HINDU UNDIVIDED FAMILY ASSETS SHOULD BE TAKEN AS JOINT PROPERTY AND MEMBERS CLAIMING INDIVIDUAL OWNERSHIP HAS TO PROVE ASSET IS SELF ACQUIRED
A Hindu Undivided Family (HUF) is a separate entity that can be created by members of a family, wherein the members are lineal ascendants or descendants. Hindus, Buddhists, Jains and Sikhs can open HUFs.
A single person cannot create an HUF. Usually the senior-most member of the family is considered the karta that is the person who manages the affairs of the HUF.
In a recent judgment of the Supreme Court of India in Adiveppa vs. Bhimappa, dated 6th September 2017 it was held that a property belonging to all its members is taken as joint property and a family member while staking a claim has to produce evidence if it is ‘self-acquired’.
In the case mentioned above, the Supreme Court was hearing an appeal challenging an Order passed by the Karnataka High Court in a family dispute pertaining to ownership and partition of agricultural lands. It upheld the High Court’s Order which had declared the property as joint property of the family.
The two Judge Bench comprising of Justice R.K. Agrawal and Justice Abhay Manohar Sapre said that the burden is always on a family member, claiming ownership over a part of property of joint family, to prove before a Court that it is his self-acquired property and not joint property of the family by placing oral or documentary evidence.
The Bench opined, “It is a settled principle of Hindu law that there lies a legal presumption that every Hindu family is joint in food, worship and estate and in the absence of any proof of division, such legal presumption continues to operate in the family. The burden, therefore, lies upon the member who after admitting the existence of jointness in the family properties asserts his claim that some properties out of entire lot of ancestral properties are his self-acquired property,” the observed.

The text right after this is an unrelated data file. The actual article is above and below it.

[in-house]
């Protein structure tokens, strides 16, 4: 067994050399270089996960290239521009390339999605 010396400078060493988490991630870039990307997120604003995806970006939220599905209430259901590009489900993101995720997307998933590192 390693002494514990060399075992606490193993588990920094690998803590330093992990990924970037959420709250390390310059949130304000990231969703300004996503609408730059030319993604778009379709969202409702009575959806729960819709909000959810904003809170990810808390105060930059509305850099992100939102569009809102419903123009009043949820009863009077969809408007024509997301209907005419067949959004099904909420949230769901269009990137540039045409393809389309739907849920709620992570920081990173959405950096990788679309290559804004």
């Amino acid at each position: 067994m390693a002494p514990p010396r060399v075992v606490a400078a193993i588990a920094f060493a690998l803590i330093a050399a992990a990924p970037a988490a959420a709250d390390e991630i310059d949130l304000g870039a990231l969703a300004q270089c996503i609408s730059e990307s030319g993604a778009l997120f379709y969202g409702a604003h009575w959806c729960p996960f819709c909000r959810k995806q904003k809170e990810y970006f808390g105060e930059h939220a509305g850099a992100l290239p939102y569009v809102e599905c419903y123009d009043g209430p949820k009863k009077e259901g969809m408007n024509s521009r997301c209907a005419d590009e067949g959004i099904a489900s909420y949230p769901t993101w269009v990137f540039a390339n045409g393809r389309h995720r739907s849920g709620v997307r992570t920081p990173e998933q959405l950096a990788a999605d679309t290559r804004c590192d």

The Supreme Court further held that the Appellants had failed to prove that the property was self acquired and observed, “In order to prove that the suit properties described in Schedule ‘B’ and ‘C’ were their self-acquired properties, the plaintiffs could have adduced the best evidence in the form of a sale-deed showing their names as purchasers of the said properties and also could have adduced evidence of payment of sale consideration made by them to the vendee. It was, however, not done. Not only that, the plaintiffs also failed to adduce any other kind of documentary evidence to prove their self-acquisition of the Schedule ‘B’ and ‘C’ properties nor they were able to prove the source of its acquisition.”
The Supreme Court in its Order held that, “Not only that, they also failed to adduce any other kind of documentary evidence to prove their self acquisition of properties nor they were able to prove the source of its acquisition”. Thus, the Bench said it was obligatory upon the contesting family members to prove that despite existence of jointness in the family, properties were not part of ancestral properties but were their self-acquired properties and the petitioners failed to prove their claim.
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